Since my last post I've been asked about "being Wolowitzed". What does it mean and how to recognize it?
First of all, I put a link to a show clip in the last blog. If you didn't click on it, go back now to check it out. Even thought it's humorous and the examples are outrageous, you clearly get the idea of what I was talking about.
Being Wolowitzed is being given a negative compliment, and a negative compliment is an insult disguised as a compliment. It's a real thing, google it. Type in "The Neg" and see what you get.
For the most part, jerky men use "the neg" as a tool to pick up insecure women. But as I said in my last post, the beauty industry uses it as well. I know because I've experienced it firsthand.
I want to tell you a little story. This incident happened to me a couple of years ago. Even now when I think about it, it still makes my blood boil.
The first thing you need to know about me is that I'm pretty comfortable going out without makeup. Maybe I wouldn't go to work without it, but for a casual day about town or lunching with friends, I feel quite comfortable going au natural.
And so it was one lovely, summer day in sunny, southern California as I was running my errands. I stopped by the local mall to pick up some things I needed but also to spend some "me-time" window shopping. It was a beautiful day and I was feeling great.
As I was shopping I happened to glance over at one of the center kiosks. You know the ones I mean. They take up a huge amount of space, sell crap that generally belongs at a flea market and usually have very intrusive sales people who accost anyone passing by.
In general, I avoid them like the plague, but on this particular day the beautiful Shop-girl somehow talked me into coming over to her booth and before I knew it, I was sitting in her chair while she applied her "very exclusive and proprietary" skin tightening cream with "secret ingredients found only in the Dead Sea."
Now I've got to hand it to this girl. She was good! As soon as I sat down, she began "complimenting" my bravery for going out without makeup. She remarked how cool it was that I could be so comfortable with how I looked; that I didn't worry what others might think. She commented on how great my skin looked for a woman of my age, while also casually mentioning that I had crows feet, blotchy dark spots and jowls. Oh yes, and my neck skin was getting a bit loose. Of course, her miracle cream would rid me of those pesky problems for a mere $250.00 for a 2 ounce tube! Are you kidding me?!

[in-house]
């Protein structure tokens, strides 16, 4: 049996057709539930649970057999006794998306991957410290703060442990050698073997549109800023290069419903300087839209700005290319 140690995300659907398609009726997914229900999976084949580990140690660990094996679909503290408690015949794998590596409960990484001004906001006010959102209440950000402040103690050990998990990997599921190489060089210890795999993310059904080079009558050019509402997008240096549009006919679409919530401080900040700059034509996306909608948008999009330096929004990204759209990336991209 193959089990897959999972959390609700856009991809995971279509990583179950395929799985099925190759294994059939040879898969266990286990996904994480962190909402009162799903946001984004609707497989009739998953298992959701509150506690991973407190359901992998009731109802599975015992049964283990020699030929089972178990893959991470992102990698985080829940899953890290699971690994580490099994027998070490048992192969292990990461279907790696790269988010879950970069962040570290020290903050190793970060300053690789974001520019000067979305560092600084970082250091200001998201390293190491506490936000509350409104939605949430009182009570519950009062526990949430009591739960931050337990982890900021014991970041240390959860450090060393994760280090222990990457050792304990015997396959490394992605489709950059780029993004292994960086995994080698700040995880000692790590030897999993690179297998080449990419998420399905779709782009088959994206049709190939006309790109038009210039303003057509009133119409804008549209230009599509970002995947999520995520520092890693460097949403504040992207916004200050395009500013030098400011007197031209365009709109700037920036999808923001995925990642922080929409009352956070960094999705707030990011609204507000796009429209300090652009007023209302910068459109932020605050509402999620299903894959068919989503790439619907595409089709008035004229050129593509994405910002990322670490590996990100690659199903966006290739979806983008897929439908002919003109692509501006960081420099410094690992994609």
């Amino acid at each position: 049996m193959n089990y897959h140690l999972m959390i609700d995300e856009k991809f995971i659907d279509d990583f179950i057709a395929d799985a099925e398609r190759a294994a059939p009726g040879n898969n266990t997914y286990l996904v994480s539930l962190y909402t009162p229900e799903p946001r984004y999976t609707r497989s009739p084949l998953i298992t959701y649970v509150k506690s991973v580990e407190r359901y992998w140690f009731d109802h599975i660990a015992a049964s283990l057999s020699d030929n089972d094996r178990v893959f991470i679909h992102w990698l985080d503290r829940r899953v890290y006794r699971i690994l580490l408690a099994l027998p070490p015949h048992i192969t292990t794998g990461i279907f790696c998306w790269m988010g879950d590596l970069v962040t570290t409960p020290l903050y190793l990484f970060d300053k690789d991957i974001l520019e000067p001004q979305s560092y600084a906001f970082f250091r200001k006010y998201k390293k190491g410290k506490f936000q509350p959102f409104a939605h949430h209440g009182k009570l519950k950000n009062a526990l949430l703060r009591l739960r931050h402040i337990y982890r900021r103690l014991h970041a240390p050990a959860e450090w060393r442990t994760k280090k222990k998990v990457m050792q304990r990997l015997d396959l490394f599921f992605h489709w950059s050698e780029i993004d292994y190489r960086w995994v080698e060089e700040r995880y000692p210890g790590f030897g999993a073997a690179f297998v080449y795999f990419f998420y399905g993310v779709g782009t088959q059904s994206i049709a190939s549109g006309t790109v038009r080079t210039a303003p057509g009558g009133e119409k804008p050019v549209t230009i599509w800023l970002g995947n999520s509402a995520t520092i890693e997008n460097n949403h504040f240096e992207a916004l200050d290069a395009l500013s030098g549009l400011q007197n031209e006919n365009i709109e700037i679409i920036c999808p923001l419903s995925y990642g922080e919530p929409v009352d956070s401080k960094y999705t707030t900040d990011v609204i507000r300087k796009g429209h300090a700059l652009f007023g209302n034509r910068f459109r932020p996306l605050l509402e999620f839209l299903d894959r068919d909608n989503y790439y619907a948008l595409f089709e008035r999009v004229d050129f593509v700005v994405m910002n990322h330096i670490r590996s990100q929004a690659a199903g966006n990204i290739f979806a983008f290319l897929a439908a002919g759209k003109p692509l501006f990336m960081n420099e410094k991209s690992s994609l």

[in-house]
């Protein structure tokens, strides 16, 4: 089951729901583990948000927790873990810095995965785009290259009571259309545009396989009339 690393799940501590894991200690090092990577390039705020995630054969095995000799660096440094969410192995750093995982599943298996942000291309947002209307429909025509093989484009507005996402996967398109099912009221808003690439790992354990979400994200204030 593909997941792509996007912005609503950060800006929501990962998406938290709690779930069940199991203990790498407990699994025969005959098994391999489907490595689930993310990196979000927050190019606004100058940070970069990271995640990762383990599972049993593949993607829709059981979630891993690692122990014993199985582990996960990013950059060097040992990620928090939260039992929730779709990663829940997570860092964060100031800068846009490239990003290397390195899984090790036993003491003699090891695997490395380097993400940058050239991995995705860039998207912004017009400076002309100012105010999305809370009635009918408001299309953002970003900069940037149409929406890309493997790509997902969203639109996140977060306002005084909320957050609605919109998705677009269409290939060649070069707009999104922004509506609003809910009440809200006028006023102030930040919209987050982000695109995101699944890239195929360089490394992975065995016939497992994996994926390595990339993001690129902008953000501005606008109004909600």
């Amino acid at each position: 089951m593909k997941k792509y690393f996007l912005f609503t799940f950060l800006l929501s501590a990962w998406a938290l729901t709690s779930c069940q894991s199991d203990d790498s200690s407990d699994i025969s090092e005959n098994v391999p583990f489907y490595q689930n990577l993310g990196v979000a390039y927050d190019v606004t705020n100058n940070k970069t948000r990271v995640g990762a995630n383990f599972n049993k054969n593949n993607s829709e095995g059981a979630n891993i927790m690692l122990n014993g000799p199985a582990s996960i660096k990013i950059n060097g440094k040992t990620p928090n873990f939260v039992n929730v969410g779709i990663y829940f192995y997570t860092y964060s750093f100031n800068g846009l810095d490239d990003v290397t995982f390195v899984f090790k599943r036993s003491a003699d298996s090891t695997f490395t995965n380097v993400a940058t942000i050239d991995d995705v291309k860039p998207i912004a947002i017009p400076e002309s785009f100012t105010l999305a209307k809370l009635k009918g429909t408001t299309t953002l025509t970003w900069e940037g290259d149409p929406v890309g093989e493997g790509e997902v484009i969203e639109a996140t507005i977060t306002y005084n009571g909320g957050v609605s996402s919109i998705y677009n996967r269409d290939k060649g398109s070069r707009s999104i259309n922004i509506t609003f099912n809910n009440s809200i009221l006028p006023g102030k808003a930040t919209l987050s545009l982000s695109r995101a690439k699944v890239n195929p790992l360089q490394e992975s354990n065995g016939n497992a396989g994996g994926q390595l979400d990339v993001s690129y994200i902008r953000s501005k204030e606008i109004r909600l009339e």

As I endured her barrage of "compliments" I felt my confidence drifting away. My age insecurities (yes, I do have them) came flying to the surface and I was considering making the purchase, but once I heard the price my frugal side won out. I practically jumped out of the chair and got the heck out of Dodge.
What happened next is the reason I'm telling this story.
As I continued with my shopping trip, every negative comment Shop-girl had said to me began running through my mind. Shame began creeping in. I felt kind of weepy and was suddenly afraid to have anyone see my un-madeup face. As I saw myself in the glass of the shop windows I passed, I imagined that I saw every single flaw she mentioned. Oh my gosh, I did have jowls! As I continued walking, I started to look at the ground. When I did catch someone looking my way, I assumed they were seeing all those horrid imperfections and wondering to themselves how I could bear to go out looking that way. I began to seriously consider how I could afford that cream and I turned around to go back to the kiosk three times.
With the joy of my me-time gone, I just gave up and went home. But it wasn't over.
Shop-girl had really done a number on me. I wore make-up every minute of every day for at least the next two weeks and the idea that I needed a face lift, something that had never before occurred to me, began to occupy my thoughts. It was bad.
It took some time but finally, the reality of what that girl had done to me sunk in. For the sake of a few bucks, Shop-girl had verbally raped my self-esteem. And the saddest part is, like many victims of assault I had internalized it and taken the blame on myself.
I don't blame Shop-girl anymore. She was just doing what she had been trained to do. And I do mean trained to do it. Not only by her company, but by the society we live in.
Female appearance has been scrutinized and dissected until even our pores are considered flaws. And those dark blotches Shop-girl pointed out to me...they are freckles! I've had them my entire life! I like them! Why, I ask you, can't the beauty industry just let me like my freckles for heaven sake??
Anyway, that's my tale of woe and I guess I can't do anything about it on the large scale. What I can do is try to help you, my friends, be aware of it so that you won't fall victim to it as I did.
Let's also try not to adopt that kind of language in our own lives. Have you ever opened a conversation with something like this, "Wow, you look great! Have you lost weight?" I'm ashamed to say I have. I'm cringing as I remember that just yesterday I told my mom she looked great in a certain pair of pants because they made her look slimmer. Yeesh!
Maybe I can't stop Shop-girl from Wolowitzing another unsuspecting customer, but I can eradicate that type of language from my conversations.
FYI mom, you look beautiful with or without the pants!